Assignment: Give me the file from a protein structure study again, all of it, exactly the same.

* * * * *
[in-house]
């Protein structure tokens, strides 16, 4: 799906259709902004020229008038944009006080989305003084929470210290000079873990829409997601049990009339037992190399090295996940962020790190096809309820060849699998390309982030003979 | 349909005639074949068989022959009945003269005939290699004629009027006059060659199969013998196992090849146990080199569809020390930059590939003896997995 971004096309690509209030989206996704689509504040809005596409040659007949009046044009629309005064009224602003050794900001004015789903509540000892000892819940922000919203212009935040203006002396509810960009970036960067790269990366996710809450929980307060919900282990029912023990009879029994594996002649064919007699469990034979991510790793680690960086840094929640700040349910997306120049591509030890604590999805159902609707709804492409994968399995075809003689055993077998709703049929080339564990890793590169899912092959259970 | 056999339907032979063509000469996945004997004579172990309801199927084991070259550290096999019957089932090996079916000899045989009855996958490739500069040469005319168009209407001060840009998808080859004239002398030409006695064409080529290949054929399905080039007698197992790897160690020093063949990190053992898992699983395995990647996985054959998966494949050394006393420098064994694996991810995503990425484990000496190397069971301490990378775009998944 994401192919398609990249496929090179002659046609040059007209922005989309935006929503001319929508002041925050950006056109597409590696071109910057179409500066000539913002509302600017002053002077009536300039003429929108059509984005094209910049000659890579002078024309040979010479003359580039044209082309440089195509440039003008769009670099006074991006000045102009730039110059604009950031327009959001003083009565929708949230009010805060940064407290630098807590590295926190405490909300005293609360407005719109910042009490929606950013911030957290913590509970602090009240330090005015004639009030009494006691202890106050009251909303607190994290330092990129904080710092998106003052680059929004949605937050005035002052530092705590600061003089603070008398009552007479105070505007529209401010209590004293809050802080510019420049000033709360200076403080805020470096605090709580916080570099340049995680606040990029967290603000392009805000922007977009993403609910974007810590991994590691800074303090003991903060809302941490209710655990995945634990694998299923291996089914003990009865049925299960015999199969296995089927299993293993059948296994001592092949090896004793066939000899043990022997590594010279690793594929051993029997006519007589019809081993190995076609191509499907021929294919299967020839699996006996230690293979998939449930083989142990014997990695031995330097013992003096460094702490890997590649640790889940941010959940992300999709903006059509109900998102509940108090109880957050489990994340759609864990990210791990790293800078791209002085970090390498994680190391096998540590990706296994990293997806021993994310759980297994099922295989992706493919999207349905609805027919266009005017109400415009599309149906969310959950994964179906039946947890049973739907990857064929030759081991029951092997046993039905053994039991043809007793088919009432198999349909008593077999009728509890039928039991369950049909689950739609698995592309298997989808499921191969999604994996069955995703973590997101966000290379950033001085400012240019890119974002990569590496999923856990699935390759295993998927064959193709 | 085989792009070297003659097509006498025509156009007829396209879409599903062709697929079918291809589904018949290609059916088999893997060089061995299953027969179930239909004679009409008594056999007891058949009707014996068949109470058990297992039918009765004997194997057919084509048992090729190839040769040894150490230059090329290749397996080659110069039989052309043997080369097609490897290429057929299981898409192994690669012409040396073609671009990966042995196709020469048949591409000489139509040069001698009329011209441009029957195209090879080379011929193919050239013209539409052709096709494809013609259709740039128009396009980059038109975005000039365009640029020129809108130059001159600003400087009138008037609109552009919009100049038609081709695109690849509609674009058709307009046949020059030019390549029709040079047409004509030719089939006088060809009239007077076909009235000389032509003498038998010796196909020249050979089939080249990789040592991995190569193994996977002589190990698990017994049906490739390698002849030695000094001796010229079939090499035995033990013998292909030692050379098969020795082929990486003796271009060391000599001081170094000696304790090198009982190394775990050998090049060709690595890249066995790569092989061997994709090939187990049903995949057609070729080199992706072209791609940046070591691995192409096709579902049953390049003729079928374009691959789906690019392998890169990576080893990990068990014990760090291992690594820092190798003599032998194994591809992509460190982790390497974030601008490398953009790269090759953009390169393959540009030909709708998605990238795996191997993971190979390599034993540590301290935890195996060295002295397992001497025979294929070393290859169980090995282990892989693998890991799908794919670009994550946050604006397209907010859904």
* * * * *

[in-house]
């Protein structure tokens, strides 16, 4: 799906259709902004020229008038944009006080989305003084929470210290000079873990829409997601049990009339037992190399090295996940962020790190096809309820060849699998390309982030003979 | 349909005639074949068989022959009945003269005939290699004629009027006059060659199969013998196992090849146990080199569809020390930059590939003896997995 971004096309690509209030989206996704689509504040809005596409040659007949009046044009629309005064009224602003050794900001004015789903509540000892000892819940922000919203212009935040203006002396509810960009970036960067790269990366996710809450929980307060919900282990029912023990009879029994594996002649064919007699469990034979991510790793680690960086840094929640700040349910997306120049591509030890604590999805159902609707709804492409994968399995075809003689055993077998709703049929080339564990890793590169899912092959259970 | 056999339907032979063509000469996945004997004579172990309801199927084991070259550290096999019957089932090996079916000899045989009855996958490739500069040469005319168009209407001060840009998808080859004239002398030409006695064409080529290949054929399905080039007698197992790897160690020093063949990190053992898992699983395995990647996985054959998966494949050394006393420098064994694996991810995503990425484990000496190397069971301490990378775009998944 994401192919398609990249496929090179002659046609040059007209922005989309935006929503001319929508002041925050950006056109597409590696071109910057179409500066000539913002509302600017002053002077009536300039003429929108059509984005094209910049000659890579002078024309040979010479003359580039044209082309440089195509440039003008769009670099006074991006000045102009730039110059604009950031327009959001003083009565929708949230009010805060940064407290630098807590590295926190405490909300005293609360407005719109910042009490929606950013911030957290913590509970602090009240330090005015004639009030009494006691202890106050009251909303607190994290330092990129904080710092998106003052680059929004949605937050005035002052530092705590600061003089603070008398009552007479105070505007529209401010209590004293809050802080510019420049000033709360200076403080805020470096605090709580916080570099340049995680606040990029967290603000392009805000922007977009993403609910974007810590991994590691800074303090003991903060809302941490209710655990995945634990694998299923291996089914003990009865049925299960015999199969296995089927299993293993059948296994001592092949090896004793066939000899043990022997590594010279690793594929051993029997006519007589019809081993190995076609191509499907021929294919299967020839699996006996230690293979998939449930083989142990014997990695031995330097013992003096460094702490890997590649640790889940941010959940992300999709903006059509109900998102509940108090109880957050489990994340759609864990990210791990790293800078791209002085970090390498994680190391096998540590990706296994990293997806021993994310759980297994099922295989992706493919999207349905609805027919266009005017109400415009599309149906969310959950994964179906039946947890049973739907990857064929030759081991029951092997046993039905053994039991043809007793088919009432198999349909008593077999009728509890039928039991369950049909689950739609698995592309298997989808499921191969999604994996069955995703973590997101966000290379950033001085400012240019890119974002990569590496999923856990699935390759295993998927064959193709 | 085989792009070297003659097509006498025509156009007829396209879409599903062709697929079918291809589904018949290609059916088999893997060089061995299953027969179930239909004679009409008594056999007891058949009707014996068949109470058990297992039918009765004997194997057919084509048992090729190839040769040894150490230059090329290749397996080659110069039989052309043997080369097609490897290429057929299981898409192994690669012409040396073609671009990966042995196709020469048949591409000489139509040069001698009329011209441009029957195209090879080379011929193919050239013209539409052709096709494809013609259709740039128009396009980059038109975005000039365009640029020129809108130059001159600003400087009138008037609109552009919009100049038609081709695109690849509609674009058709307009046949020059030019390549029709040079047409004509030719089939006088060809009239007077076909009235000389032509003498038998010796196909020249050979089939080249990789040592991995190569193994996977002589190990698990017994049906490739390698002849030695000094001796010229079939090499035995033990013998292909030692050379098969020795082929990486003796271009060391000599001081170094000696304790090198009982190394775990050998090049060709690595890249066995790569092989061997994709090939187990049903995949057609070729080199992706072209791609940046070591691995192409096709579902049953390049003729079928374009691959789906690019392998890169990576080893990990068990014990760090291992690594820092190798003599032998194994591809992509460190982790390497974030601008490398953009790269090759953009390169393959540009030909709708998605990238795996191997993971190979390599034993540590301290935890195996060295002295397992001497025979294929070393290859169980090995282990892989693998890991799908794919670009994550946050604006397209907010859904």